David Stroupe serves as the associate director of STEM Teacher Education at the CREATE for STEM Institute at MSU. He has three overlapping areas of research interests anchored around ambitious teaching practice. First, he frames classrooms as science practice communities. Using lenses from Science, Technology and Society (STS) and the History and Philosophy of Science (HPS), he examines how teachers and students negotiate power, knowledge and epistemic agency. Second, he examines how beginning teachers learn from practice in and across their varied contexts. Third, he studies how teacher preparation programs can provide support and opportunities for beginning teachers to learn from practice. Stroupe has a background in biology and taught secondary life science for four years. He is the recipient of the AERA Exemplary Research Award for Division K (Teaching and Teacher Education), the Early Career Research Award from the National Association for Research in Science Teaching, and "Research Worth Reading" from National Association for Research in Science Teaching and the National Science Teacher Association.
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University of Washington: Ph.D.
Journal Articles (3)
Amelia Wenk Gotwals, David Stroupe
Teacher educators have a challenging task of designing opportunities for preservice teachers (PSTs) to learn ambitious science teaching (AST). However, with limited time in methods courses and the complexities of AST, opportunities for PSTs to “try out” ambitious instruction are difficult to construct and analyze. To address this problem, we describe our enactment of a type of extended pedagogical rehearsal that we call “macroteaching” in a secondary science methods course. Framed as a design experiment, we codeveloped macroteaching with the PSTs during methods class, examining how we all learned about AST given the extended learning opportunity. The results of this study, including that PSTs are not afraid of the uncertainty about what students might say and do, suggest that extended rehearsals of AST provide PSTs and the course instructors with opportunities to advance their teaching and vision of the profession in a methods class.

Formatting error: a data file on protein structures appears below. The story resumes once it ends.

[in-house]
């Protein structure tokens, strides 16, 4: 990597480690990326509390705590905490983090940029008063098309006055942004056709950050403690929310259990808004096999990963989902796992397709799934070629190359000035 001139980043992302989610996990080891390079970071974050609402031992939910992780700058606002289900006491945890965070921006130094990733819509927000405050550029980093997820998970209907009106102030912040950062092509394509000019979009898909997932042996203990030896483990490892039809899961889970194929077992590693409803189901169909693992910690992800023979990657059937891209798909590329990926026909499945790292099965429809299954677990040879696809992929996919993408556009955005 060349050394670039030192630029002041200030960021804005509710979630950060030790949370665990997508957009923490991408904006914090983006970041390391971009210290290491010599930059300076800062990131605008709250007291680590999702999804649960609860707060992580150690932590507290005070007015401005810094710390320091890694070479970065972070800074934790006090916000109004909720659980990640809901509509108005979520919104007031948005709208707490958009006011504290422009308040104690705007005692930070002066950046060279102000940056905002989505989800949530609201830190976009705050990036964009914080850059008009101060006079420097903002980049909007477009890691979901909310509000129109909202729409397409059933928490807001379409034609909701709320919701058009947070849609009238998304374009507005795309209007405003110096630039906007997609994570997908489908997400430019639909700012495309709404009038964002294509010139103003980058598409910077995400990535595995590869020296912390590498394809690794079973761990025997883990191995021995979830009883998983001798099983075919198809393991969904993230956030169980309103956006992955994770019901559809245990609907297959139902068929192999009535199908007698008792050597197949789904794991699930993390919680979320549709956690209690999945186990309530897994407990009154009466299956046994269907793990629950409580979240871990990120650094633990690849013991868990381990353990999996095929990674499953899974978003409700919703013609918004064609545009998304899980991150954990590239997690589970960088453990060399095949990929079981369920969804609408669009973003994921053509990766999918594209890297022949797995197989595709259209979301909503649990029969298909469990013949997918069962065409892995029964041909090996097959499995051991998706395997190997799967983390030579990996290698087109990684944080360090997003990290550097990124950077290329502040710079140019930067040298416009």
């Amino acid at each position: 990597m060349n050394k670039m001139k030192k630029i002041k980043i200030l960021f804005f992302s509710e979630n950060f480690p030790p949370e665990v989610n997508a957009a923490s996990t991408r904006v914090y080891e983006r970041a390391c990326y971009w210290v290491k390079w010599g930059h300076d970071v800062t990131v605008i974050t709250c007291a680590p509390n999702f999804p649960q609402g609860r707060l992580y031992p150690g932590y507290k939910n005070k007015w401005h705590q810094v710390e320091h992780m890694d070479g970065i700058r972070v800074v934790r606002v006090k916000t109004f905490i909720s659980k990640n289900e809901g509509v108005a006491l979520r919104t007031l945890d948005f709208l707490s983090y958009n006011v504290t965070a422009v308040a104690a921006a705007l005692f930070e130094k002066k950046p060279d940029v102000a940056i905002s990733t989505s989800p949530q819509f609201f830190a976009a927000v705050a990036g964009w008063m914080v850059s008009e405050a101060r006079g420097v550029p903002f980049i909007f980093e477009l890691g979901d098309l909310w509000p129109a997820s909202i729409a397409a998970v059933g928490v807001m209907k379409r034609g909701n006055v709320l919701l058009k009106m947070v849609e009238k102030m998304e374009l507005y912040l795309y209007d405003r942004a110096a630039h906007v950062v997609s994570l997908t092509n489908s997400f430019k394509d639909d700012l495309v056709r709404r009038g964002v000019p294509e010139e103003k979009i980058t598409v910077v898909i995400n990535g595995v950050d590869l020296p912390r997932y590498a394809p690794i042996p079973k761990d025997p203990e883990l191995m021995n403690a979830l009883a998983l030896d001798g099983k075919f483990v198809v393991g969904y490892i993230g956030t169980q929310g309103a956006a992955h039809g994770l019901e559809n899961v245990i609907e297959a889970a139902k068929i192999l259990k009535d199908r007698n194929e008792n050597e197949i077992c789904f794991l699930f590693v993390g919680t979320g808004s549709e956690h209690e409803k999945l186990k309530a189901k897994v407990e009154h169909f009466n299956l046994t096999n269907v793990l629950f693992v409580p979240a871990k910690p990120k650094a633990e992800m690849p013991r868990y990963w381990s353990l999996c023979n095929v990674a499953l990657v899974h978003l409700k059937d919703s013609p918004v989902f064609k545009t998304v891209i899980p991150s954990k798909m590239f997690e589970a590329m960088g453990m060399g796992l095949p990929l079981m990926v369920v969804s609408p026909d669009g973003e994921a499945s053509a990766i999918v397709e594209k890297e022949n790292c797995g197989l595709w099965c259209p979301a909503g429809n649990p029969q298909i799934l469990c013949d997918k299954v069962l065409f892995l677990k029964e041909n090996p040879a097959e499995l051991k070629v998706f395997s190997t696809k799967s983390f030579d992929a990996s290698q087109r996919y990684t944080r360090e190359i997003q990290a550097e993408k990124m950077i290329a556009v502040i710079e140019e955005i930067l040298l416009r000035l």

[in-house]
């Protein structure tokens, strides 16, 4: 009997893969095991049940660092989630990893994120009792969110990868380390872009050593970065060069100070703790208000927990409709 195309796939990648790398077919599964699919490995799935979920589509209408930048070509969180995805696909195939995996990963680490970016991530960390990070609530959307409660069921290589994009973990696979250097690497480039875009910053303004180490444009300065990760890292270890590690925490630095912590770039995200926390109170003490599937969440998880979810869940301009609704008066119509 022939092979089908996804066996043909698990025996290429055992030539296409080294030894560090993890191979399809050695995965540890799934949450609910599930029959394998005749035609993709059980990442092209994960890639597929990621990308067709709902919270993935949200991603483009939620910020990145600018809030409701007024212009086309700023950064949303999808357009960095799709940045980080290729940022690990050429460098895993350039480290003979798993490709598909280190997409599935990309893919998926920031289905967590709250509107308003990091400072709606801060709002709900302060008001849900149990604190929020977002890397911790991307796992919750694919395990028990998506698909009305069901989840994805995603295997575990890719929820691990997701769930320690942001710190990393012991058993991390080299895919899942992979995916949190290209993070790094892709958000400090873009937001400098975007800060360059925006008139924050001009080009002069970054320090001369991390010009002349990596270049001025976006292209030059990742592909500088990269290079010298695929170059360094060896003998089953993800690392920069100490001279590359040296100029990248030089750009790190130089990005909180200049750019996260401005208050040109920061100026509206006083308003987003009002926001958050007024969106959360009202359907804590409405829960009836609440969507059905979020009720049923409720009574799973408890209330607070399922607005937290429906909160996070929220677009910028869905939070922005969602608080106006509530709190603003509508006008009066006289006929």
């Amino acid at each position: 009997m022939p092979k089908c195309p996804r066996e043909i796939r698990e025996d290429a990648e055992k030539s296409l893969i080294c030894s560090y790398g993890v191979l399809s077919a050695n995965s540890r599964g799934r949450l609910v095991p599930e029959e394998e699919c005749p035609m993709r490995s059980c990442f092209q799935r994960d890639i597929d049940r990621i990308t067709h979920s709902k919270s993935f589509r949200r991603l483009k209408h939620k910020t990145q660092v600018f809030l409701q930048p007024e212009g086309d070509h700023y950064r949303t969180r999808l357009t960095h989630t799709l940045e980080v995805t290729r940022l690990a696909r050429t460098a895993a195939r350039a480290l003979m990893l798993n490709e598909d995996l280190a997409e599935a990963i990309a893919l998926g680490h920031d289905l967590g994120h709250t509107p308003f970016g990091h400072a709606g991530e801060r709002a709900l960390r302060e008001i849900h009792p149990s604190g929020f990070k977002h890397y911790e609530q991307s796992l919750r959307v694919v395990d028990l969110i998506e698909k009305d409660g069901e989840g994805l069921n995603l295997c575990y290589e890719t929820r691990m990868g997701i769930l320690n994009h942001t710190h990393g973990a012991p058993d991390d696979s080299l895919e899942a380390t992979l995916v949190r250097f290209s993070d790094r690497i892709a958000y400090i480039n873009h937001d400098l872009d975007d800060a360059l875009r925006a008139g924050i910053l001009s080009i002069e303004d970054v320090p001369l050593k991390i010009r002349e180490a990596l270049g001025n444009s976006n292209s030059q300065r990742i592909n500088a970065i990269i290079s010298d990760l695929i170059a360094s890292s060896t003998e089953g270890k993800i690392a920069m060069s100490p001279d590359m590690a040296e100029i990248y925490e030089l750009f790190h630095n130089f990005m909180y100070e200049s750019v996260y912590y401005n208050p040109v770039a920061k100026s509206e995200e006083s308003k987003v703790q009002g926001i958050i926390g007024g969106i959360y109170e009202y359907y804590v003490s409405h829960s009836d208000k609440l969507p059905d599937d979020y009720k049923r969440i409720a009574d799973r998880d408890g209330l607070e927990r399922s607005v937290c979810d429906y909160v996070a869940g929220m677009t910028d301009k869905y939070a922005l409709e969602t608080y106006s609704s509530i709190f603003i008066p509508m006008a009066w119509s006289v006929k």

Journal of Teacher Education
The foundational document of the current science standards movement—the Framework for K-12 Science Education—is grounded in research about how students from diverse backgrounds learn science and the conditions under which they can participate in knowledge-building activities of the discipline. We argue that teacher educators should use powerful principles for instruction, derived from the research referenced in the Framework, to inform the design of courses and other preparatory experiences for novices. This implementation strategy contrasts with an alignment approach, in which novices would be asked to familiarize themselves with the Next Generation Science Standards (NGSS), integrate student performance expectations into lesson plans, and teach activities similar to those described in the NGSS. We describe the more principled approach as a “three-story challenge” in which students, teachers, and teacher educators have responsibilities to learn and to take up new roles in the educational system that are fundamentally different from the status quo.
This multicase study examines how three teachers enacting ambitious instruction purposefully designed and used their classroom as a “place of science” in which students participated in disciplinary practices. A place of science is a location that shapes the norms, values, and history of disciplinary practices. Each participant's classroom promoted unique forms of science, yet the participants’ enactment of ambitious instruction produced a common use of classrooms—science became a public practice in which an anchoring phenomenon was puzzled over, modeled, and explained over time. The results of this study have two implications for science educators. First, a teacher's pedagogical preparation and science background shape how they design classrooms as a place of science. Second, though each teacher enacted ambitious instruction, they used classrooms to promote different forms of science.